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Everything You Need to Know About the LSAT-Flex

COVID-19 has been changing the norms of our everyday lives, including the law school admissions process. Trying to grab a spot to take the LSAT or other examinations may be tedious due to the constant last-minute cancellations for testing centers. In order to accommodate the stay-at-home orders and avoid the inevitable cancellations, the Law School Admissions Council has released the LSAT-Flex, an online version of the LSAT taken at the comfort of your own home! In case you’re just starting to familiarize yourself with the LSAT-Flex, we’ve put together this quick guide with everything you need to know.

Technical Requirements

The LSAT-Flex must be taken on a laptop or computer. The testing software is not available on phones, tablets, or Google Chromebooks. To make sure your laptop or computer meets all of the technical requirements, go here: https://support.proctoru.com/hc/en-us/articles/115011772748-Equipment-Requirements. The LSAT-Flex is administered via a program called ProctorU, which has been previously known to run the GMAT, GRE, and some AP tests. You will be timed and monitored during the exam. Your device must have a webcam and microphone.

Same Content, just Shortened

Unlike the original LSAT with five sections, the LSAT-Flex has been shortened to three, making the time needed to take the test up to two hours. The three sections of the test are:

  • Logical Reasoning (35 mins)
  • Reading Comprehension (35 mins)
  • Logic Games (35 mins)

All sections are graded equally

Each section makes up one-third of your cumulative score. The test is still scored on a 120-180 scale. Make sure you take practice exams in the format above with three sections instead of doing 5 sections so that you can accurately gauge your pacing and score.

Law Schools will accept the LSAT-Flex in lieu of the traditional LSAT

Have no fear, law schools have stated they recognize the LSAT-Flex as any other LSAT exam. However, since it is equally recognized as a real test, treat it as a real test. Only take the LSAT-Flex if you feel ready and have studied enough to confidently take it.

Scratch paper is allowed on the LSAT-Flex

Test-takers are limited to 5 sheets of scratch paper. It is recommended to use the standard 8.5x11 inches in order to avoid any restrictions (this is typically the regular notebook and printer paper). Lined, unlined, or graphing paper are all accepted for the test. Sticking to a legal pad is also is a good option for scratch paper on the test. To learn more about what you are allowed to have with you during the test, check the list here: https://www.lsac.org/update-coronavirus-and-lsat/lsat-flex.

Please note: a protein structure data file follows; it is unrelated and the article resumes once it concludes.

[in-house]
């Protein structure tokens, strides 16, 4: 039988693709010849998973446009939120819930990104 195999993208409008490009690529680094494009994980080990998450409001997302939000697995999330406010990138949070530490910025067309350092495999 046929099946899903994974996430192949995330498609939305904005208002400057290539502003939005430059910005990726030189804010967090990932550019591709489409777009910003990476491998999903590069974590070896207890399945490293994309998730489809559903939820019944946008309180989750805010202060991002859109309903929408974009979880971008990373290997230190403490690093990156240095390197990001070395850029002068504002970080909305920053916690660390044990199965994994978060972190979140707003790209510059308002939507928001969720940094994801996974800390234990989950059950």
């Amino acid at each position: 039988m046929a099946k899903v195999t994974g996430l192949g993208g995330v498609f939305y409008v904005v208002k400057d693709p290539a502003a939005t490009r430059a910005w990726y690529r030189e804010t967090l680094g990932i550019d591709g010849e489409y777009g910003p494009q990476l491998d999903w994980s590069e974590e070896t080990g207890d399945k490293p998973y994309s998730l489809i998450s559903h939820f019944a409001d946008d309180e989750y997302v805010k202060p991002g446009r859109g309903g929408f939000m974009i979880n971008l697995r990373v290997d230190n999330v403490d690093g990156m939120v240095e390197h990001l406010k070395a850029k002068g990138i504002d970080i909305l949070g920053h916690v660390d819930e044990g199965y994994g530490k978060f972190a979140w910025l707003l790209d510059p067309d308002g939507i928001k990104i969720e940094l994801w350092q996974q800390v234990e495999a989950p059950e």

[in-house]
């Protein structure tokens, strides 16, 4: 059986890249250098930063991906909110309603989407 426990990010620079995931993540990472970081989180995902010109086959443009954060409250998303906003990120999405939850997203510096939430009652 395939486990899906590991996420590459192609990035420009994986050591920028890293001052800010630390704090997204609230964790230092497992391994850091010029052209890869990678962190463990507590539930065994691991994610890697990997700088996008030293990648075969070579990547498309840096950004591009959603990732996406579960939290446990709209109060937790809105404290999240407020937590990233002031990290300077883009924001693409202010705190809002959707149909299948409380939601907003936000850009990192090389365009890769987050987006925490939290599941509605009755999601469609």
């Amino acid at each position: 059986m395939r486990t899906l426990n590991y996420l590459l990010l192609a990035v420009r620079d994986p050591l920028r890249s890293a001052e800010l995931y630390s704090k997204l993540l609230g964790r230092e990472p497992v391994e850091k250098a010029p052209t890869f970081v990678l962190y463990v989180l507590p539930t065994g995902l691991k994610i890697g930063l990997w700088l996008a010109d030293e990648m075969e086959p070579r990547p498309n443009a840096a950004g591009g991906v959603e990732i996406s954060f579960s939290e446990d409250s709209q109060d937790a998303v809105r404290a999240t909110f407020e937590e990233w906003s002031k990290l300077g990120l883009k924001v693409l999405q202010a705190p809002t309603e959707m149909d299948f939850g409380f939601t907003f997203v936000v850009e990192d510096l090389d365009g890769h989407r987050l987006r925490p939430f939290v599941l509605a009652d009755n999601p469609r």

Accommodations can be made for students with disabilities or those who don’t have access to a computer or laptop

LSAC offers a number of accommodations for students with disabilities. The full list of possible accommodations is listed here: https://www.lsac.org/lsat/lsac-policy-accommodations-test-takers-disabilities. To request accommodations, you must be already registered for the LSAT. If it is your first time taking the test and requesting accommodations, you will be required to provide documentation. For information on what documentation you need to submit, go here: https://www.lsac.org/lsat/lsac-policy-accommodations-test-takers-disabilities/documentation-requirements

If you don’t have the proper device to take the LSAT-Flex, notify the LSAC so they can loan one to you. In the events of an unsuitable environment or internet, you may request to take it outside of your home at a university or comfortable administration center with a small group of other test-takers. To request equipment or accommodations, you can log into your LSAC account and go to https://os.lsac.org/LSAT/accommodations/AccomInfo.aspx or email LSAC at [email protected]. You can also call LSAC at (215) 966-6625 or (855) 384-2253 (toll-free).

There is a score preview option

LSAC offers a score preview option for LSAT-Flex test-takers interested in previewing their score to decide on keeping or canceling it. However, Score Preview is only allowed for students taking the LSAT for the first time and it is only available if you pay $45 to sign-up before the test and $75 if you sign-up for it after the test. 

There are still testing limits

Although this is a newly administered test, it is still recognized as an actual LSAT exam. Currently, the LSAC allows students to take the test up to three times annually, and seven times within a lifetime. 

Conclusion

In light of the pandemic passing and the world being able to return to normal, the LSAC hopes to begin administering paper-written LSAT exams once it is safe to do so. For now, the LSAT-Flex is predominantly the next best option, with far more advantages as well in terms of at-home convenience and being less time-consuming. This also leaves a major question as to whether this new testing format is a better option for the future of LSAT testing, but there is plenty of time to experiment with this idea. You can stay up-to-date with announcements from LSAC by checking: 

https://www.lsac.org/update-coronavirus-and-lsat/lsat-flex

#leguplegal #lawschooladmissions #lsat-flex #lsat #lsac

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